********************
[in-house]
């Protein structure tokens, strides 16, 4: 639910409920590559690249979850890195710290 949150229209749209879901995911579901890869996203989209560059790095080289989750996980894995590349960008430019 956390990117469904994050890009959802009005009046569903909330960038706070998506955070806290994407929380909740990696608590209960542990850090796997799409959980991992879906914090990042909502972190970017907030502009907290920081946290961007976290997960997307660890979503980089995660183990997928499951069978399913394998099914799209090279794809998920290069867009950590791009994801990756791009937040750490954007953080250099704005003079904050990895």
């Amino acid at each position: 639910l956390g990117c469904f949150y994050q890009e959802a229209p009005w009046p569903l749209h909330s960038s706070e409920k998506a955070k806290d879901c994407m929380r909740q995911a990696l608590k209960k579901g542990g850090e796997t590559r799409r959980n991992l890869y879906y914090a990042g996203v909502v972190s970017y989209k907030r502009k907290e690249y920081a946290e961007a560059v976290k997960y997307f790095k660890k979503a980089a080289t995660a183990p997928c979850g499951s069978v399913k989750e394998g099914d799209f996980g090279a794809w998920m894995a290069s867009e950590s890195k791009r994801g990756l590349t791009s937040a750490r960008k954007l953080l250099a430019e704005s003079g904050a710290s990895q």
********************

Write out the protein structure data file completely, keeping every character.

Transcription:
[in-house]
């Protein structure tokens, strides 16, 4: 639910409920590559690249979850890195710290 949150229209749209879901995911579901890869996203989209560059790095080289989750996980894995590349960008430019 956390990117469904994050890009959802009005009046569903909330960038706070998506955070806290994407929380909740990696608590209960542990850090796997799409959980991992879906914090990042909502972190970017907030502009907290920081946290961007976290997960997307660890979503980089995660183990997928499951069978399913394998099914799209090279794809998920290069867009950590791009994801990756791009937040750490954007953080250099704005003079904050990895």
């Amino acid at each position: 639910l956390g990117c469904f949150y994050q890009e959802a229209p009005w009046p569903l749209h909330s960038s706070e409920k998506a955070k806290d879901c994407m929380r909740q995911a990696l608590k209960k579901g542990g850090e796997t590559r799409r959980n991992l890869y879906y914090a990042g996203v909502v972190s970017y989209k907030r502009k907290e690249y920081a946290e961007a560059v976290k997960y997307f790095k660890k979503a980089a080289t995660a183990p997928c979850g499951s069978v399913k989750e394998g099914d799209f996980g090279a794809w998920m894995a290069s867009e950590s890195k791009r994801g990756l590349t791009s937040a750490r960008k954007l953080l250099a430019e704005s003079g904050a710290s990895q």